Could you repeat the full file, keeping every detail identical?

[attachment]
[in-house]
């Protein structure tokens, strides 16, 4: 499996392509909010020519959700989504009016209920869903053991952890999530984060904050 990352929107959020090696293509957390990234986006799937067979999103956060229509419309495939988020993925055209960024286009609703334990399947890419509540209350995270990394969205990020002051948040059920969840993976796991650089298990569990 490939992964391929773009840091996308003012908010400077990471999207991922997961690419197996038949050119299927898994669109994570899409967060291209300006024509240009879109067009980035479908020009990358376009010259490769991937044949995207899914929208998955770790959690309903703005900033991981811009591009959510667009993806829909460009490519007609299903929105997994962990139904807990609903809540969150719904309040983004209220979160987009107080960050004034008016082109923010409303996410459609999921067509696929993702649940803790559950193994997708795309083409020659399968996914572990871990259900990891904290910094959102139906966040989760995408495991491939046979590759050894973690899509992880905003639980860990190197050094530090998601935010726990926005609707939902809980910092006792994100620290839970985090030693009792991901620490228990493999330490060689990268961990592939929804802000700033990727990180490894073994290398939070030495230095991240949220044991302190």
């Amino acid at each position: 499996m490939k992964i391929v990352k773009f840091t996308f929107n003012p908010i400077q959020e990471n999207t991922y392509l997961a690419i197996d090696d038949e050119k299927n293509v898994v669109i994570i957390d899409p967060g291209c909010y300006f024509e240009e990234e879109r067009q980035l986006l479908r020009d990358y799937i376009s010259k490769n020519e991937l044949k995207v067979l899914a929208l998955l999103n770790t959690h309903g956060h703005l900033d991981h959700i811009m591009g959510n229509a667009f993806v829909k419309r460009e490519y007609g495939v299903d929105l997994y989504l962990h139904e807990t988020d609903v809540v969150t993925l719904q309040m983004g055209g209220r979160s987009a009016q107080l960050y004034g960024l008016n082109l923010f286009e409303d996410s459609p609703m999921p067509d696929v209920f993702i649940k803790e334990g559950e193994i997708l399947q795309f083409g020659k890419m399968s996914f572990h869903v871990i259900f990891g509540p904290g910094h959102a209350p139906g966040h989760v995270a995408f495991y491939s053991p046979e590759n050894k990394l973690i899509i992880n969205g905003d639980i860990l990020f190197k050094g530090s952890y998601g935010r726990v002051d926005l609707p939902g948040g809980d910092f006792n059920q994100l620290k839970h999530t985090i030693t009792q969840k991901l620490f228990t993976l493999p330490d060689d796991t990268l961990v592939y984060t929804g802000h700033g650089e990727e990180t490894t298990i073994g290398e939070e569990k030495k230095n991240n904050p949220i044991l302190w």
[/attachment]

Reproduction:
[in-house]
């Protein structure tokens, strides 16, 4: 499996392509909010020519959700989504009016209920869903053991952890999530984060904050 990352929107959020090696293509957390990234986006799937067979999103956060229509419309495939988020993925055209960024286009609703334990399947890419509540209350995270990394969205990020002051948040059920969840993976796991650089298990569990 490939992964391929773009840091996308003012908010400077990471999207991922997961690419197996038949050119299927898994669109994570899409967060291209300006024509240009879109067009980035479908020009990358376009010259490769991937044949995207899914929208998955770790959690309903703005900033991981811009591009959510667009993806829909460009490519007609299903929105997994962990139904807990609903809540969150719904309040983004209220979160987009107080960050004034008016082109923010409303996410459609999921067509696929993702649940803790559950193994997708795309083409020659399968996914572990871990259900990891904290910094959102139906966040989760995408495991491939046979590759050894973690899509992880905003639980860990190197050094530090998601935010726990926005609707939902809980910092006792994100620290839970985090030693009792991901620490228990493999330490060689990268961990592939929804802000700033990727990180490894073994290398939070030495230095991240949220044991302190």
């Amino acid at each position: 499996m490939k992964i391929v990352k773009f840091t996308f929107n003012p908010i400077q959020e990471n999207t991922y392509l997961a690419i197996d090696d038949e050119k299927n293509v898994v669109i994570i957390d899409p967060g291209c909010y300006f024509e240009e990234e879109r067009q980035l986006l479908r020009d990358y799937i376009s010259k490769n020519e991937l044949k995207v067979l899914a929208l998955l999103n770790t959690h309903g956060h703005l900033d991981h959700i811009m591009g959510n229509a667009f993806v829909k419309r460009e490519y007609g495939v299903d929105l997994y989504l962990h139904e807990t988020d609903v809540v969150t993925l719904q309040m983004g055209g209220r979160s987009a009016q107080l960050y004034g960024l008016n082109l923010f286009e409303d996410s459609p609703m999921p067509d696929v209920f993702i649940k803790e334990g559950e193994i997708l399947q795309f083409g020659k890419m399968s996914f572990h869903v871990i259900f990891g509540p904290g910094h959102a209350p139906g966040h989760v995270a995408f495991y491939s053991p046979e590759n050894k990394l973690i899509i992880n969205g905003d639980i860990l990020f190197k050094g530090s952890y998601g935010r726990v002051d926005l609707p939902g948040g809980d910092f006792n059920q994100l620290k839970h999530t985090i030693t009792q969840k991901l620490f228990t993976l493999p330490d060689d796991t990268l961990v592939y984060t929804g802000h700033g650089e990727e990180t490894t298990i073994g290398e939070e569990k030495k230095n991240n904050p949220i044991l302190w």